By Sasha Nyary
Fiona Reynolds-Cornell ’21 comes from a family of midwives and doulas, but she didn’t consider it as a possible career until she came to Mount Holyoke College.
Initially a pre-med major, Reynolds-Cornell realized she wanted more personal contact with her patients than being a physician would give her. Katie Lipp, director of pre-health programs at the College, suggested midwifery.
This summer, Reynolds-Cornell is preparing herself for a difficult, but inevitable, part of the practice: working with people whose births end with grief. Reynolds-Cornell is interning with Empty Arms Bereavement Support, an organization dedicated to helping those who have experienced the loss of a baby because of miscarriage, stillbirth or early infant death.
“One in four pregnancies ends in one of those ways,” she said. “If I become a midwife, I’m going to have patients who go through that. So learning all this information and knowledge is really helpful. There’s not a lot of training, there’s not much schooling available on this topic. This internship is a great thing.”
Empty Arms, based in nearby Florence, Massachusetts, has been a perfect fit for Reynolds-Cornell, starting with how she found the position — or, more accurately, how they found her.
She had registered with Handshake, the Career Development Center’s online résumé, job search and recruiting system, and the people at Empty Arms came across her name when they were looking for possible interns. They reached out to her. Reynolds-Cornell was able to say yes because she received Lynk funding from the College.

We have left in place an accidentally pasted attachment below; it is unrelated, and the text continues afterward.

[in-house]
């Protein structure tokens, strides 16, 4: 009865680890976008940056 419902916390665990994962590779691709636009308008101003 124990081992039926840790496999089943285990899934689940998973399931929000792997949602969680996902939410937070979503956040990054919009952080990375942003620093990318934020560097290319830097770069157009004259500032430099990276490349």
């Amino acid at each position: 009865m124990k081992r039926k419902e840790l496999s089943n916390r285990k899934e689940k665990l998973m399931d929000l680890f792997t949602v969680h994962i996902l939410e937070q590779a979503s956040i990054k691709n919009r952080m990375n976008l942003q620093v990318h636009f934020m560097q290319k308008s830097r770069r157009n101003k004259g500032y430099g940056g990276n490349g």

She and one of the other interns — she’s working with two students, one from the University of Massachusetts Amherst and one from Amherst College — spent their first week cleaning up two databases.
Now she’s reading through legislation from states around the country, trying to better understand about the legalities around early infant death.
For instance, she said, “There can be a lot of different laws for whether you can take a baby home after it has died, or whether you can have a burial at home instead of having it in a cemetery. A lot of the time you won’t get a birth certificate, which can require very specific guidelines before it can be issued.”
Not having a birth certificate can be harmful on a practical level, such as needing to present one in order to take time off after a birth, Reynolds-Cornell said. Of course, it can be painful on an emotional level as well.
“It’s kind of like, ‘My child doesn't really exist if they don't actually have a certificate that shows they were alive at one point,’” she said. “So we’re looking into how to help families around that.”
In addition to learning the legal landscape for grieving families who have experienced infant loss, she handwrites cards for the families to include in care packages that Empty Arms gives families. “We try to do those kinds of special touches,” she said. “All these families really deserve to know that people are there for them.”
The people she works with at Empty Arms are strong role models, Reynolds-Cornell said. One of them is even demonstrating the specific career path she intends to follow. That staff member is enrolling in the accelerated nursing program at the University of Massachusetts Amherst and then plans to get a master’s degree in midwifery.
“It’s been really cool to hear about all the things that she’s done to become what I also want to become,” Reynolds-Cornell said. “I’m talking to her about the different programs and how she’s going about it. To have somebody who’s already doing what you think you might want to be doing is really important.”
“My Voice: Loss and the Stories that Connect Us” is one woman’s story about the death of her infant son. Written by Sara Hyry Barry ’94, it appeared in the Alumnae Quarterly in spring 2016.